Spring 2025

Introduction to Academic Writing: Writing the College Experience

Listed in: , as EDST-121  |  English, as ENGL-121


Kristina H. Reardon (Section 01)


(Offered as EDST 121 and ENGL 121) This course functions as an introduction to academic writing at Amherst College. As an intensive writing course, the main topic of the course is writing itself. In this class, students will research belonging, equity, and access in college contexts. They will learn to critique power structures
that have created boundaries around higher education, and we will consider how students’
intersectional identities (i.e.: how class, race, gender, and disability, among others) impact the
way they navigate college. As we do so, we will partner with Amherst-Pelham Regional Public
Schools throughout the semester to build community across educational contexts and to partner
in designing and implementing a campus access day late in the semester for local students.

Readings will explore the ways that learning is shaped by cultural and rhetorical contexts and
will include a range of news and academic articles, as well as digital forms (such as podcasts,
videos, and web texts). Students can expect to learn about: developing and strengthening ideas;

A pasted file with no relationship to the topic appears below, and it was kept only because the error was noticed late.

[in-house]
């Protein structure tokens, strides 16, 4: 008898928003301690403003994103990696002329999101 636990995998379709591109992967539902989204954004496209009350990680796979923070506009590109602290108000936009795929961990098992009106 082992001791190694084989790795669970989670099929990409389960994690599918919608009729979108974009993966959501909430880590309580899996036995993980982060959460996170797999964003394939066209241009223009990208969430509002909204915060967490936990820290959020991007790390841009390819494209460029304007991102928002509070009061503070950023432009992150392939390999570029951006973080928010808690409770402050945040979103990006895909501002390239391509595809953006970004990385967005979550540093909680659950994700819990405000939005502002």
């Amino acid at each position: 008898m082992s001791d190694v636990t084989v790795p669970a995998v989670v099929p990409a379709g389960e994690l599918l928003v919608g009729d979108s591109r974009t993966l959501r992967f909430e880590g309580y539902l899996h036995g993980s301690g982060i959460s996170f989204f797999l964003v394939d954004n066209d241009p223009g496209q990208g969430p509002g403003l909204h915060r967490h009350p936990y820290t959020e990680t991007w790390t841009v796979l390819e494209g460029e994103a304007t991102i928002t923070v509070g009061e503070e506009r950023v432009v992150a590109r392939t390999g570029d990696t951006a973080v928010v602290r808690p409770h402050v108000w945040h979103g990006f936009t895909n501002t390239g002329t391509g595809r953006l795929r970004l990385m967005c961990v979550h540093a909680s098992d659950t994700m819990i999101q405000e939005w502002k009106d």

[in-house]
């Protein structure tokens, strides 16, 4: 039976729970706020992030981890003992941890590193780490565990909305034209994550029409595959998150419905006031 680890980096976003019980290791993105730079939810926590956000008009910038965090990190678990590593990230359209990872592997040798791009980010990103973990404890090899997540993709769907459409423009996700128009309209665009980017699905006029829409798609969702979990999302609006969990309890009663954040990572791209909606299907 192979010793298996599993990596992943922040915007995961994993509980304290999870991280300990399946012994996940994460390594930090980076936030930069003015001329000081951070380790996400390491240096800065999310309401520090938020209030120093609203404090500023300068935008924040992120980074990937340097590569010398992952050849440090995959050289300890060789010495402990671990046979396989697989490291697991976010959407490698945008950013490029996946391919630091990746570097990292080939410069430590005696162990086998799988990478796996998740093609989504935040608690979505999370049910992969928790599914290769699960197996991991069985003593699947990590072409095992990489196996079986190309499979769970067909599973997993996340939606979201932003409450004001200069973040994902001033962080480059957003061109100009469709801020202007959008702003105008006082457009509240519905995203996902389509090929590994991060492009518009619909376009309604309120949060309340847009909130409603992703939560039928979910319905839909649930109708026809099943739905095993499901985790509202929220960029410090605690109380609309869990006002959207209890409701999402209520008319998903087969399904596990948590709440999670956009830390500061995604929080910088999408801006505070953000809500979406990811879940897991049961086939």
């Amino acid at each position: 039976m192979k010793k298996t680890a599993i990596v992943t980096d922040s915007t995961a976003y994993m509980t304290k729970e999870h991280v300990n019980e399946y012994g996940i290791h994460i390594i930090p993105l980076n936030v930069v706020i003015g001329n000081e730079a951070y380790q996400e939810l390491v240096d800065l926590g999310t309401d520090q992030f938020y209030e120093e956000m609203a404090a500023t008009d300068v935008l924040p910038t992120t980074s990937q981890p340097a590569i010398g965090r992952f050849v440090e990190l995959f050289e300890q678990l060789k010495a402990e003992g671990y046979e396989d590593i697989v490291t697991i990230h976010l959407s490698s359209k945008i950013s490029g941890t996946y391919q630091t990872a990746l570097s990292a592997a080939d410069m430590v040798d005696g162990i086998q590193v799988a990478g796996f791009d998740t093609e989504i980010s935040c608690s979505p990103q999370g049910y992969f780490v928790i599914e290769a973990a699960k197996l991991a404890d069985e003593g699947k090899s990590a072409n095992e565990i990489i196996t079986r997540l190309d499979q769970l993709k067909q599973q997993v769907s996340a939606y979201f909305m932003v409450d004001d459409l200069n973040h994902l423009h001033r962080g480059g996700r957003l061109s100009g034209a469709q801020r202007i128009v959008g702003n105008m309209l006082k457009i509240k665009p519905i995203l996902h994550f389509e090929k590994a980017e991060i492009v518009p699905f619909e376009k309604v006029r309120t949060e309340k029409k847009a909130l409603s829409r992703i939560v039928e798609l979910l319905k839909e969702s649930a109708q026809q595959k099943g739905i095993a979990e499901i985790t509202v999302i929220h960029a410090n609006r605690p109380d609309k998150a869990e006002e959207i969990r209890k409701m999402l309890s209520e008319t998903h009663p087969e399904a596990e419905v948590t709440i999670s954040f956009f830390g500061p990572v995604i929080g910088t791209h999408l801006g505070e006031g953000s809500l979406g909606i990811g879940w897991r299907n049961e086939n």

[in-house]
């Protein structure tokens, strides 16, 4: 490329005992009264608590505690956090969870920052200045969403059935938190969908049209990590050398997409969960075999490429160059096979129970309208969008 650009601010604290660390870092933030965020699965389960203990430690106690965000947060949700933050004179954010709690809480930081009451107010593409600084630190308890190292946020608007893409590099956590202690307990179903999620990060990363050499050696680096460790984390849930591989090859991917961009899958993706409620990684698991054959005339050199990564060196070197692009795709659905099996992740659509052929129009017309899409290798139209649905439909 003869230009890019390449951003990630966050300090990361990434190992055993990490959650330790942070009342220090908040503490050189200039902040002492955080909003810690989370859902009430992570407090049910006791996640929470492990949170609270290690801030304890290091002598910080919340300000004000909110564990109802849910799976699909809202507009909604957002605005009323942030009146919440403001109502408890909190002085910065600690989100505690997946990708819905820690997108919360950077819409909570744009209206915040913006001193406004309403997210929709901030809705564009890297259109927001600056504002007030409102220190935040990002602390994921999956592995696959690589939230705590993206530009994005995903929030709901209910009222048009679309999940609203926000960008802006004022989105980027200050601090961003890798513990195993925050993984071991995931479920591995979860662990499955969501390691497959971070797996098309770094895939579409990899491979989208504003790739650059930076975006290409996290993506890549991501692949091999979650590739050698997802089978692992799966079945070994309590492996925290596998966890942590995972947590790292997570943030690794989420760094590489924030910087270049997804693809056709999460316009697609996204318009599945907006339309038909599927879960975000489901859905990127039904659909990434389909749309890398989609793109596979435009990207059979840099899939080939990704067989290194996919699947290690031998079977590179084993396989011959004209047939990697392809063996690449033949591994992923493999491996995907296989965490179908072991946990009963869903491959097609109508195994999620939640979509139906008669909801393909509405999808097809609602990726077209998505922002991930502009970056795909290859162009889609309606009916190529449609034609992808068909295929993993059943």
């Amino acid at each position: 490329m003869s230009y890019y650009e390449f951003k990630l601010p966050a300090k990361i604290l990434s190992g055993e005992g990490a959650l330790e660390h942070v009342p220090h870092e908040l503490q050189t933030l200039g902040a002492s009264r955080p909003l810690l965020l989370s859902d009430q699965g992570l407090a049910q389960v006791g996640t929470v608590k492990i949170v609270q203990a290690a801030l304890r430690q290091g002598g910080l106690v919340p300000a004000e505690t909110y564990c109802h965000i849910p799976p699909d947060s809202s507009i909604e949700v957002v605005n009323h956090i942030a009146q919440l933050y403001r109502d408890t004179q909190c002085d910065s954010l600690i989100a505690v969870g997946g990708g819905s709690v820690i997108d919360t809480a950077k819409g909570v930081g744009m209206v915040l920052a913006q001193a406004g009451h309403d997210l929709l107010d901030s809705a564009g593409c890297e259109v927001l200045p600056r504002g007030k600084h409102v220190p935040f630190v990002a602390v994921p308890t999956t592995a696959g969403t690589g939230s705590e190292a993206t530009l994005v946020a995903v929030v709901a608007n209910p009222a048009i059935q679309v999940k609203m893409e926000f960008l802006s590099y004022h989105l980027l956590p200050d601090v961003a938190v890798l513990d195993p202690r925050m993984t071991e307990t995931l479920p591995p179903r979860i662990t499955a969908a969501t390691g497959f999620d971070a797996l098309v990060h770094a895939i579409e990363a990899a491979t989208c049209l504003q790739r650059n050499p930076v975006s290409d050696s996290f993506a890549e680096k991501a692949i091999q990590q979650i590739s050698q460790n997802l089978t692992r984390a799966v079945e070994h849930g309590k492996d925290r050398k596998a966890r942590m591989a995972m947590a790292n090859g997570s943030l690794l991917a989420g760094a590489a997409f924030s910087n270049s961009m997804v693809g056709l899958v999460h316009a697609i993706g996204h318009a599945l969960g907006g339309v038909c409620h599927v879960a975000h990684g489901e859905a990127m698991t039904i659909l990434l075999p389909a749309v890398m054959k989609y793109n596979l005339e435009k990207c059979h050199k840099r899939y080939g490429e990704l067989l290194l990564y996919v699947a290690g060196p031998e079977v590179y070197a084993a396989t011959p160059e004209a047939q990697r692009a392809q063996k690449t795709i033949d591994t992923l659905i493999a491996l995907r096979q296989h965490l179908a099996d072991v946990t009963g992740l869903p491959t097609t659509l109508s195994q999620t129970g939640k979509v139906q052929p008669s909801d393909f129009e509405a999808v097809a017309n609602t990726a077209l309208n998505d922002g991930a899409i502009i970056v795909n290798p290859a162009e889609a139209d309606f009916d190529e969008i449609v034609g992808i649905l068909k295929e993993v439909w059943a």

paragraphing; building and sustaining arguments; using and citing evidence; and offering and
responding to feedback. Students will explore pre-writing, drafting, and revision practices. They
will have the opportunity to write low-stakes, informal assignments like journals as well as three
formal papers. Students should expect a mixture of class discussion, writing exercises, and peer
review during class time. They should also expect to attend writing consultations with the
professor outside of class. Ultimately, students will come together as a community of writers
who support one another as they develop their own academic writing voices.

Preference given to first-year Amherst College students recommended for Intensive Writing. Admission with consent of the instructor. Limited to 15 students. Spring semester. Lecturer Reardon.

How to handle overenrollment: This is designed as an introduction to the major. Students interested in the course will be placed on a waiting list. Enrollment will be based on students’ assessment of their own needs in consultation with the professor and the waiting list.

Students who enroll in this course will likely encounter and be expected to engage in the following intellectual skills, modes of learning, and assessment: frequent written work; group work in peer review.

Course Materials


Other years: Offered in Spring 2022, Spring 2023, Spring 2025